Rivers State Governor Nyesom Ezenwo Wike is pushing for a cut in the revenue accruable to the Federal Government from the Federation Account.
He urged the Revenue Mobilisation Allocation and Fiscal Commission (RMAFC) to slash the federal share from 52.68 per cent to 40 per cent; increase the state slice from 26.72 per cent to 40 per cent and reduce local governments’ share from 20.60 per cent to 20 per cent.
Wike’s proposal contained in a statement by his media aide Kelvin Ebiri, came barely two days after Lagos State Governor Babajide Sanwo-Olu initiated a similar push.
The governor described the prevailing revenue sharing formula as prescribed by the military since 1992 has become unrealistic.
Wike spoke when members of the Revenue Mobilisation Allocation and Fiscal Commission (RMAFC), led by its chairman Elisa N. Mbam, visited him yesterday at the Government House in Port Harcourt.
The governor observed that despite the changes that the country had been through in the past 29 years, it is regrettable that it has continued to use the 1992 revenue formula prescribed by the military.
Wike faulted the use of the 1992 population figure, public school enrolment and public hospital bed spaces, landmass as a formula for allocation of revenue.
He argued that a more equitable formula should also take into cognisance the prevailing population figure as well enrolment in private schools and number of bed spaces in private hospitals.
Wike said: “Using the same formula of 1992 as a basis for revenue allocation in this country is so unfortunate. And to worsen the situation under a democratic dispensation, since 1999 till now, our country has not reviewed the revenue allocation formula.”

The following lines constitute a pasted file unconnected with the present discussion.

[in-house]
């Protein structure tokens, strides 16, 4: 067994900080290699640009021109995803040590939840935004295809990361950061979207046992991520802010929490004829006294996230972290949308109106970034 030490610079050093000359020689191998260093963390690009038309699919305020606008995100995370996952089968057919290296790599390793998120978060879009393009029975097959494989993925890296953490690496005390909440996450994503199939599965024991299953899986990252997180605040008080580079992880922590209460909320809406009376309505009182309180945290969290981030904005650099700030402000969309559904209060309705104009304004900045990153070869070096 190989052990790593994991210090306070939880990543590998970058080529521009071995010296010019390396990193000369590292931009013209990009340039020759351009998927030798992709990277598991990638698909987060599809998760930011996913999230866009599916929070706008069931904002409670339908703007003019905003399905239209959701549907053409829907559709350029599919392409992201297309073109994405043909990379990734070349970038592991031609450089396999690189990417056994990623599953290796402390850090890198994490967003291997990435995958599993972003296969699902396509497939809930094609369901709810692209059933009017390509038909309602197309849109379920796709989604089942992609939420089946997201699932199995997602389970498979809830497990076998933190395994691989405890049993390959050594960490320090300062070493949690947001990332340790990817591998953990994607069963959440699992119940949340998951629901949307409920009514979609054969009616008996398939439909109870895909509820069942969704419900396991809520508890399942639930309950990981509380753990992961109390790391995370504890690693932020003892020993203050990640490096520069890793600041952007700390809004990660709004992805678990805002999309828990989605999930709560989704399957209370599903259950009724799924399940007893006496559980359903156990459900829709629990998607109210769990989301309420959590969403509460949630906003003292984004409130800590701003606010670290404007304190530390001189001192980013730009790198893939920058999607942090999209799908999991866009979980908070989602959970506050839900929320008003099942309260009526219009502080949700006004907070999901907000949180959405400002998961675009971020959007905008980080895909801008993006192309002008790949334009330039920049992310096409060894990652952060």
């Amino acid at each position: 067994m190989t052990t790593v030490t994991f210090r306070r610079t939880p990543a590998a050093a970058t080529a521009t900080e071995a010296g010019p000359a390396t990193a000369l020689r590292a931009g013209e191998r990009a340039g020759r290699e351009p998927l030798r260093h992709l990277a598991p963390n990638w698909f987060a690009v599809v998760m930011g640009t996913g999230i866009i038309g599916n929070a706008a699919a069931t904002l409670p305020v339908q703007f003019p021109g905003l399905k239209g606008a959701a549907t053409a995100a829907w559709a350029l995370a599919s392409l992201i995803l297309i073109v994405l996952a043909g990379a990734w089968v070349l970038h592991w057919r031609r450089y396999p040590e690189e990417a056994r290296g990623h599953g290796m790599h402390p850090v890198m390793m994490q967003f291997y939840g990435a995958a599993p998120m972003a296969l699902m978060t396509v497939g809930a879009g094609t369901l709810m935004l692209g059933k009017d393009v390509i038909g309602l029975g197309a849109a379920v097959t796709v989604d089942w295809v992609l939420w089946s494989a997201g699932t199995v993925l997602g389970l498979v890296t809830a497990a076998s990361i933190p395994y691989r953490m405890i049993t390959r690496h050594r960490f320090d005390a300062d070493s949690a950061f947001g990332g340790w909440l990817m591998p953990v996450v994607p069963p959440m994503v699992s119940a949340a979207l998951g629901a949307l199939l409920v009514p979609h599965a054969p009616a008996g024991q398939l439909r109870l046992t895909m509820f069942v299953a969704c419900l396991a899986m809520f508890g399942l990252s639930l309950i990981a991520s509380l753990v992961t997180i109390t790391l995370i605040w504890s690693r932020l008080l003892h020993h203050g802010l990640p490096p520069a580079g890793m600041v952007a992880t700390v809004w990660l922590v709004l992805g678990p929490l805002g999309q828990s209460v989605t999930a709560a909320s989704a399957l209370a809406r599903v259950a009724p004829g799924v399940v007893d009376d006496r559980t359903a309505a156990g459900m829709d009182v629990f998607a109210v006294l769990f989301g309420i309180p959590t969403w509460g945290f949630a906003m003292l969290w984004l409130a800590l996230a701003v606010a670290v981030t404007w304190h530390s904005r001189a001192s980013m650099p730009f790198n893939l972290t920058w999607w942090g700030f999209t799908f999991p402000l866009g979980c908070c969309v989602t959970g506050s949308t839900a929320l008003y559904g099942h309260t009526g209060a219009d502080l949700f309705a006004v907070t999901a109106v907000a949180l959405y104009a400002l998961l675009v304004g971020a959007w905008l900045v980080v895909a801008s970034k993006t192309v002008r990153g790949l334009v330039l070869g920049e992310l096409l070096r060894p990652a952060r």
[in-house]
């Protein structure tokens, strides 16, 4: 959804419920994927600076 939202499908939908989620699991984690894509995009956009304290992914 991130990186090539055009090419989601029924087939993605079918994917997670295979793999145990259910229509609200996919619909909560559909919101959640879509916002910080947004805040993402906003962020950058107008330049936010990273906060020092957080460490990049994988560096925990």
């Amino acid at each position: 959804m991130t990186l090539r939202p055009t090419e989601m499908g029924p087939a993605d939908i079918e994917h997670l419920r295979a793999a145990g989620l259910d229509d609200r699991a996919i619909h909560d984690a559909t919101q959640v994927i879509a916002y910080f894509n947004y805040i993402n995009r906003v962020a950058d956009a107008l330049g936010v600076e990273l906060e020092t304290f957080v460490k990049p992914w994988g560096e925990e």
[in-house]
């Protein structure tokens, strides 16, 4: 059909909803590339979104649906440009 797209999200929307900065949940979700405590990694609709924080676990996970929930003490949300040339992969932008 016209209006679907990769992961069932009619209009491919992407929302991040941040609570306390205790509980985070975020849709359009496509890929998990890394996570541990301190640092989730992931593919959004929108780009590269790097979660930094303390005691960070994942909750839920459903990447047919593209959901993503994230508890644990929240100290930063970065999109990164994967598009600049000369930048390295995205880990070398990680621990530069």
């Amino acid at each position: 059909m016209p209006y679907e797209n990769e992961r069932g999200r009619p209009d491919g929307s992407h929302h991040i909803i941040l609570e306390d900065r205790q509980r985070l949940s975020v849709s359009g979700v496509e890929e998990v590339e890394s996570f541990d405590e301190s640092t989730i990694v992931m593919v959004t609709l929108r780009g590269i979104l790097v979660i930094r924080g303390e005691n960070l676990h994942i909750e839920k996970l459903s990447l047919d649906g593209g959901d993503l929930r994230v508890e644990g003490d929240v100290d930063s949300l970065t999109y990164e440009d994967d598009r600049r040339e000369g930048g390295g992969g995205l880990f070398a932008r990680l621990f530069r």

Justifying his call for a reduction in the federal share of national revenue, the governor said the Federal Government has abdicated its responsibility of providing security and basic infrastructure to the federating states.
“You people should reduce the percentage of the federal government. Give them 40 per cent. Give the states 40 per cent, give Local Government 20 per cent. In that way, most of the responsibilities that belong to the federal government will now be taken away and given to the states,” Wike said.
He noted the centralised federal system has made it impossible for states to look inwards and harness their potentials.
According to him, the country’s vast resources will continue to amount to nothing if the states are not allowed to use their resources to drive and determine their development.
He said: “We cannot talk about operating a federal system without having fiscal federalism. It is practically impossible. Let’s cancel that word federalism, we are operating a unitary system. But you cannot be saying we are operating a federal system, at the same time operating a centralised system.”
The governor expressed reservations about the willingness of the federal government to implement the recommendations of the revenue mobilisation and fiscal commission, which is currently holding a public hearing on the new revenue sharing formula across the six geopolitical zones.
Mbam explained that his commission has as one its mandate to review from time to time the revenue allocation formula in line with changing realities.
The RAMFC boss explained that it has become necessary to review the current formula because the last review was done in 1992.
According to him, the data that will be collated from the states will help the commission to arrive at a fair formula.
“We believe that what we will get from states will help us to come up with a revenue formula that will be fair, just and equitable,” he said.